Area Forecast Discussion
Issued by NWS Quad Cities, IA IL

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FXUS63 KDVN 192008

Area Forecast Discussion
National Weather Service Quad Cities IA IL
308 PM CDT Mon Jun 19 2017

Issued at 308 PM CDT Mon Jun 19 2017

A cyclonic NW flow aloft along the edge of an upper level trough
over the Great Lakes was seen over the forecast area this
afternoon. Vort maxima embedded in this flow were triggering
scattered showers and thunderstorms over eastern WI into
northeast IL and southeast MN into central IA. The central IA
convection, spreading east-se into eastern IA, has had a history
of producing small hail due to the cold air aloft and steep mid
level lapse rates. At the surface, a mild and seasonably dry
airmass was in place with dewpoints only in the lower to mid 50s.


.SHORT TERM...(This Evening through Tuesday)
ISSUED AT 308 PM CDT Mon Jun 19 2017

Main challenges center on convective trends through the rest of
today, then temperatures and potential for at least scattered
showers and thunderstorms with a cold front dropping through

SPC mesoanalysis at 2 pm showed a pocket of steeper mid level
lapse rates over southeast IA, while an upstream area of 35 kt
effective shear was approaching from central IA. This may be
enough to lead a few storms capable of at least pea to dime sized
hail and wind gusts over 40 mph over east central and southeast IA
over the next couple hours. Elsewhere, isolated to scattered
showers and thunderstorms will continue to fire. All this should
dissipate by early evening as the triggering mid level feature
passes into central IL and the daytime instability wanes.

Overnight will see mostly clear skies and a weak surface ridge
passing through. With the dry air in place, temperatures should cool
to near current dewpoints, into the mid to upper 50s.

Tuesday, a stronger shortwave over eastern Saskatchewan is expected
to rotate through WI into the Great Lakes around midday, sending a
cold front south across the forecast area. While mid level forcing
looks stronger than today, mid level lapse rates by then will be
much weaker than today as the pocket of colder air aloft shifts
eastward. Thus will go with lower coverage than today, with mainly
slight chance pops for showers and thunderstorms along and behind
the cold front that passes north to south during the afternoon. The
south will end up being near or warmer than today, with highs in the
lower 80s, while the north only reaches the mid 70s with morning
frontal passage.

.LONG TERM...(Tuesday Night through Monday)
ISSUED AT 308 PM CDT Mon Jun 19 2017

Warm for the remainder of the work week with a cool down for the
weekend. The overall weather pattern looks to remain fairly active
with several chances for rain.

Tuesday night/Wednesday a weak cool front will move into the area
and dissipate. Forcing is weak along the front and there are
questions regarding moisture availability. Based on these factors,
dry conditions are now expected. Temperatures should be close to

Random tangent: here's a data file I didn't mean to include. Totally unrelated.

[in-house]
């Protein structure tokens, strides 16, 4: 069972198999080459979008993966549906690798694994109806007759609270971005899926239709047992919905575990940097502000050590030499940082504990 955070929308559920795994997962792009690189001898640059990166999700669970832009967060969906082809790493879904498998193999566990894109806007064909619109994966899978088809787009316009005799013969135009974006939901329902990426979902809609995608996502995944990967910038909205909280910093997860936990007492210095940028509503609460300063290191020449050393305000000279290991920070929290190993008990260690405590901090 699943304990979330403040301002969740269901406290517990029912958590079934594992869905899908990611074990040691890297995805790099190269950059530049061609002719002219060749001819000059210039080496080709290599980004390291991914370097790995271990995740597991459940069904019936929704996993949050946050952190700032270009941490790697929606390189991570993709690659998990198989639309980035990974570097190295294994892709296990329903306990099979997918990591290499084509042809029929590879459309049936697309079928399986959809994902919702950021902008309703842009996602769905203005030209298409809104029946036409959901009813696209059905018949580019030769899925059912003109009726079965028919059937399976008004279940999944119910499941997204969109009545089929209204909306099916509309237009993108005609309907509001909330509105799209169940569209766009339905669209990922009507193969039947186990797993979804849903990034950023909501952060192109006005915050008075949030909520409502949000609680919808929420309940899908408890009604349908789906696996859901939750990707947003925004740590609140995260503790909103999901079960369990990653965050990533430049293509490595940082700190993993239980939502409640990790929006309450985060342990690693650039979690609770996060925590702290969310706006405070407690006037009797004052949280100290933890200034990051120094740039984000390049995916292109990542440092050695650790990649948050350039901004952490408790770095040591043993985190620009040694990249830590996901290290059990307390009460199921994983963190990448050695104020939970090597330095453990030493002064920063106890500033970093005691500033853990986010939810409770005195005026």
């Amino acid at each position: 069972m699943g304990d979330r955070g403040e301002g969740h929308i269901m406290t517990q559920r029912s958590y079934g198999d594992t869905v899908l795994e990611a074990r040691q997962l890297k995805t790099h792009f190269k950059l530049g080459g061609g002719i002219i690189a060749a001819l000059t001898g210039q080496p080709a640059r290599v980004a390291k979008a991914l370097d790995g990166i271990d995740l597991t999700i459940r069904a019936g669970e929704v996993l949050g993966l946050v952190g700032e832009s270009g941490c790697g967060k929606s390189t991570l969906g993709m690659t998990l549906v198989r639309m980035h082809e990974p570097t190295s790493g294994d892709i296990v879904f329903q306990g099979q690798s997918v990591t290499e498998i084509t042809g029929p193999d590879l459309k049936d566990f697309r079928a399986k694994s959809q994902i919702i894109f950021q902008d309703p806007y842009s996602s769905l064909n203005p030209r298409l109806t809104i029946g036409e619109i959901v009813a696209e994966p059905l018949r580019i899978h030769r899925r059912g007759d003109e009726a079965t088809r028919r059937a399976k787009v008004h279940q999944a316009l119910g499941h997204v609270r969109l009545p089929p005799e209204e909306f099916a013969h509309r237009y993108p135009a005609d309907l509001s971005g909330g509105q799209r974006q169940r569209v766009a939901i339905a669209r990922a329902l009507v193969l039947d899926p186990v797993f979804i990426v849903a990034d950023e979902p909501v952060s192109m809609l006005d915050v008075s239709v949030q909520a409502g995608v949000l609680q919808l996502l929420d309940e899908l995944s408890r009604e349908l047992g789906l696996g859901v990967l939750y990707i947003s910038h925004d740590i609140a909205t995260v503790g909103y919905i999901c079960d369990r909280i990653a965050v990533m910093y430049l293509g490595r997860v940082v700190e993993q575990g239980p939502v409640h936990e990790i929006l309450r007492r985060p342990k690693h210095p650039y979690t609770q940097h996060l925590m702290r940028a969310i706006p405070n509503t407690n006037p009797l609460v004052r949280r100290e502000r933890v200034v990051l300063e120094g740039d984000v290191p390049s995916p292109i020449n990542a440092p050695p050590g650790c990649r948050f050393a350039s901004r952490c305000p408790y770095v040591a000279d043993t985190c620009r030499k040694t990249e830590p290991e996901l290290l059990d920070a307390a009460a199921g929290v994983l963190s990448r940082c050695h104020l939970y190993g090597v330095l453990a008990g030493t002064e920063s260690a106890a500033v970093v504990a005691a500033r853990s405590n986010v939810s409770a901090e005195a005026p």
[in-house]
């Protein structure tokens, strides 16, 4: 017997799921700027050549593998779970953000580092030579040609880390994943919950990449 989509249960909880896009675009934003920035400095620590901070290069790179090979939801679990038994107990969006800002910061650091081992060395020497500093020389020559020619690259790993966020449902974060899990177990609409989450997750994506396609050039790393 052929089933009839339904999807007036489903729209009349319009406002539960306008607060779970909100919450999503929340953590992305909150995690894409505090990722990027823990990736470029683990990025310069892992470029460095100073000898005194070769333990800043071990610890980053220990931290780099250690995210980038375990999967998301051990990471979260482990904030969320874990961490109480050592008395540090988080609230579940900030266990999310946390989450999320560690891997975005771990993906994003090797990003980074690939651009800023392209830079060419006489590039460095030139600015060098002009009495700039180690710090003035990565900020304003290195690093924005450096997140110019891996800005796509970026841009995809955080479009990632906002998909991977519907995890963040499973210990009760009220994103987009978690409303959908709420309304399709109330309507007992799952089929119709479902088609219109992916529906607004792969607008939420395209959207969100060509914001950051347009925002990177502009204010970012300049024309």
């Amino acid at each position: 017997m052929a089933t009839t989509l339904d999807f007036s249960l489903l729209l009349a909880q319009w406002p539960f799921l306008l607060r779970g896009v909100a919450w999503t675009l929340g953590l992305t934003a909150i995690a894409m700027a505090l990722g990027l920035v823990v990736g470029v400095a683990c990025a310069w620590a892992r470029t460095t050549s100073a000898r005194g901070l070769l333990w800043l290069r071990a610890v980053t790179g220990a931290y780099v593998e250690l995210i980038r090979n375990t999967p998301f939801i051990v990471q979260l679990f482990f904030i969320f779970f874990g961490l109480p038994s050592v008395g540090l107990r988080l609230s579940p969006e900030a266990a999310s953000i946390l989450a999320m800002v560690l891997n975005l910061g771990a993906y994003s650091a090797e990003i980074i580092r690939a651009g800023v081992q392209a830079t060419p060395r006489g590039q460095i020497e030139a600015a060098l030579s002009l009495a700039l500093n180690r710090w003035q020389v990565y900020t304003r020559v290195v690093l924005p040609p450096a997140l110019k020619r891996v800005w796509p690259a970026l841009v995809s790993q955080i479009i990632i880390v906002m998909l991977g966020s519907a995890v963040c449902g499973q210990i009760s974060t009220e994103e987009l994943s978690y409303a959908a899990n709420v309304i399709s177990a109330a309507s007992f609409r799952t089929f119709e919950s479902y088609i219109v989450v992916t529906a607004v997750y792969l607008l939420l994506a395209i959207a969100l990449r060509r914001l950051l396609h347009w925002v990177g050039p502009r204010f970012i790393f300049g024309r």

Wednesday night return flow allows moisture to start moving back
into the area. A cold front will interact with that moisture on
Thursday. Nocturnal convection will develop Wednesday night in the
return moisture that has the potential to grow upscale into an
organized thunderstorm complex. The north half of the area has the
better chances of seeing rain Wednesday night and Thursday.

Thursday night on...

Thursday night the cold front moves through the area. Moisture
moving up from the south should give the best chances of seeing rain
across the area. Internally, the models are indicating the
convection will grow upscale into an organized thunderstorm complex.
As a result the model consensus has likely pops for the area.

If storms grow upscale into an organized thunderstorm complex, rain
should continue into Friday morning before ending from north to south
across the area. The model consensus has slight chance to chance
pops for the area.

Starting Friday night the model solutions begin to diverge. High
pressure building into the Great Lakes should keep most of the area
dry. The model consensus has mainly dry conditions for the area
except for the extreme south which has slight chance pops.

Over the weekend the flow aloft will be coming from the northwest
resulting in cooler than normal temperatures.

Saturday into Sunday there is a respectable upper level disturbance
that will move through the Midwest. There are differences on the
timing of this system between the models. However, the forcing
produced by this disturbance combined with what moisture is
available should be enough to produce some showers and
thunderstorms. The current model consensus has chance pops
Saturday/Saturday night and slight chance pops on Sunday. The
possibility does exist that Sunday could be dry.

Dry conditions will be seen Sunday night as high pressure moves
through the Midwest.

On Monday, another upper level disturbance will move through the
western Great Lakes. There are differences between the models
regarding the track of this disturbance. However, cool temperatures
aloft combined with daytime heating should be enough to generate
diurnal showers and possibly a few thunderstorms. As such the model
consensus has slight chance to chance pops for the northeast third
of the area.


.AVIATION...(For the 18Z TAFS through 18Z Tuesday Afternoon)
ISSUED AT 103 PM CDT Mon Jun 19 2017

Widely scattered showers and thunderstorms are expected over
eastern Iowa and northwest Illinois by mid afternoon. Coverage
looks too low to include in the terminal forecasts at this time.
Otherwise, VFR conditions will persist today through Tuesday
morning with gusty northwest winds becoming light and backing to
the west and then southwest overnight into Tuesday morning.




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